Join in the 'International Day of Prayer for the Persecuted' This Sunday
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Each November, the call goes out around the globe for millions of Christians to come together and pray for the persecuted church.
This Sunday, Nov. 5, is the International Day of Prayer for the Persecuted (IDOP). The IDOP is described as a special day set aside as a global prayer event to pray on behalf of Christians who are facing abuse and even death for the cause of Christ.
Launched over two decades ago, it's a day for all believers around the world to come together to lift up those who have been silenced, tortured, or imprisoned for boldly sharing the word of God.
According to Open Doors' World Watch List, last year alone, 5,621 Christians were killed for faith-related reasons, 2,110 churches faced brutal attacks, and 4,542 Christians were unjustly detained.
One in seven Christians worldwide currently faces persecution in various forms. One in five Christians are persecuted in Africa, and two in five Christians are persecuted in Asia, Open Doors reported.
According to the World Watch List, more than 360 million Christians suffer high levels of persecution and discrimination.
The number one thing persecuted Christians ask for is prayer, according to International Christian Concern (ICC) President Jeff King.
ICC is offering a resource kit for churches and individuals to lead their faith communities in prayer for the persecuted.
"Christian persecution remains unreported in the news media and is a largely hidden issue. The average Christian may not be aware of such persecution unless they seek out information on it," he noted.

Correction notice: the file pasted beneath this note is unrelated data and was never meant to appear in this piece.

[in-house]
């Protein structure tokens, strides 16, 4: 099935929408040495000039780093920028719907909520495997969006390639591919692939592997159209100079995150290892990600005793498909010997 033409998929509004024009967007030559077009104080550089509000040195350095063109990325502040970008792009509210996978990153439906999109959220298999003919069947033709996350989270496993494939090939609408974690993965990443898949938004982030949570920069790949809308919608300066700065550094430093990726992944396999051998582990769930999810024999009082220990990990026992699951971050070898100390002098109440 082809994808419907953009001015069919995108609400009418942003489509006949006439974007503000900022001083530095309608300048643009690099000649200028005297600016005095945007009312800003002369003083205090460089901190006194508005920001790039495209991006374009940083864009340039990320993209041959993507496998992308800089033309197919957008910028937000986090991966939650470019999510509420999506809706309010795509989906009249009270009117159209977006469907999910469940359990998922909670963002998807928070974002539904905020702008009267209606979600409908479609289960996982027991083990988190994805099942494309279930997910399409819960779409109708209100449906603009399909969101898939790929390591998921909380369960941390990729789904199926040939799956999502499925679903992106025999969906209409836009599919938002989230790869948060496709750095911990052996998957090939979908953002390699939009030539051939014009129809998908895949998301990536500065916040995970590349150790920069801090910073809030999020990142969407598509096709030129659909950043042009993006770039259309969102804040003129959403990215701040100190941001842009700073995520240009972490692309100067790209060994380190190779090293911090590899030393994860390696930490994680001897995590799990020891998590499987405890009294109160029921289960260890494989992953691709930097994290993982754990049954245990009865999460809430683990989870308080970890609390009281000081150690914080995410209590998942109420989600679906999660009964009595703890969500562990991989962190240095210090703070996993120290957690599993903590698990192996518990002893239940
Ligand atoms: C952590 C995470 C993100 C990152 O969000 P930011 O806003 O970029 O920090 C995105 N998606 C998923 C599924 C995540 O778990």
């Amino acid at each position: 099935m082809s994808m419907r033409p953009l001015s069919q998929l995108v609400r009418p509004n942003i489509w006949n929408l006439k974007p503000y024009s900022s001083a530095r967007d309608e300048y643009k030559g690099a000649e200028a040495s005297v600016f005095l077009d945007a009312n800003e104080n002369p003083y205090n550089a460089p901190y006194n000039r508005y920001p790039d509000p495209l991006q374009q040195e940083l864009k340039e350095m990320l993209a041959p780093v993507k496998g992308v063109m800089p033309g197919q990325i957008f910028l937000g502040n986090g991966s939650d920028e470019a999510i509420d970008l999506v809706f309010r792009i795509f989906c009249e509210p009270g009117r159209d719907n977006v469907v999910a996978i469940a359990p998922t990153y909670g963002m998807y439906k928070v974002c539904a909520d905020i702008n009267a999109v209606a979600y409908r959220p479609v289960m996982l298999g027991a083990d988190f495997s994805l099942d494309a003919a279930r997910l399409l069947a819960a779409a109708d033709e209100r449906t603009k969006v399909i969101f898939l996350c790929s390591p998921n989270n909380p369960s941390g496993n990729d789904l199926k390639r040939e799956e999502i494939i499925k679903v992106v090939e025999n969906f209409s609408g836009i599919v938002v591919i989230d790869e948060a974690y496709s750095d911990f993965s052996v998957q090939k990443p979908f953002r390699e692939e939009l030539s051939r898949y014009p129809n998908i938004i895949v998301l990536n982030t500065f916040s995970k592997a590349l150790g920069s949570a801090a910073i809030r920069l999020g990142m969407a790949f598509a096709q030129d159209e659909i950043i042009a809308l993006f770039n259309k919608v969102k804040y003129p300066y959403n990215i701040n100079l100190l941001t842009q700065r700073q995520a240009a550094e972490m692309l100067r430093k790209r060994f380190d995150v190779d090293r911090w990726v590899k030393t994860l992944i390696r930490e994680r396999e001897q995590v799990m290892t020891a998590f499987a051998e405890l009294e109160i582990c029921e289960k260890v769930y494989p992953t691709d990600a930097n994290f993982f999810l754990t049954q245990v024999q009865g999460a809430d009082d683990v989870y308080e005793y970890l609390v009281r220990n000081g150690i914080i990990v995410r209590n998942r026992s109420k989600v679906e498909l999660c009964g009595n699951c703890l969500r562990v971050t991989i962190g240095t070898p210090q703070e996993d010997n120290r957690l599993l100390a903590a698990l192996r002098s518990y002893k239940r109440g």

Annual 'Persecutors of the Year Report' Released
Recently, the ICC released its 2023 Persecutors of the Year Report. The 88-page report names the countries, entities/groups, and individuals that harass, imprison, torture, and assassinate Christians for practicing their faith. You can download a copy here.
The 2023 report singles out the countries of Nigeria, North Korea, India, and many more. It includes groups like, the Allied Democratic Forces, Al-Shabab, Fulani Militants, Sahel Terror Groups, The Taliban, and Tatmadaw (Burmese Army). The top individuals cited for perpetrating persecution are Yogi Adityanath, Xi Jinping, and Kim Jong Un, the ICC said.
Released annually, the report is a resource designed to support and protect Christians regardless of denomination or sect but it also supports all religious peoples that are denied their God-given right to religious freedom.
King cited several flashpoints for the church around the world this year, including Pakistan, "Where a 5,000-strong mob of radical Muslims destroyed two dozen churches and hundreds of homes in the Christian enclave of Jaranwala. And in Nigeria, millions of Christians have suffered attacks from radical Muslims for the last twenty years resulting in a death toll that may be as high as one million and the loss of three and a half million farms."
"Across the globe, our brothers and sisters can be imprisoned or killed simply for identifying as a follower of Jesus. They are legally prevented from telling others about their faith and anti-conversion and blasphemy laws are used to falsely charge Christians with crimes," King said in a press release.
Founded in 1995, the ICC said it prays that readers use the report and the information to support the cause of religious freedom.
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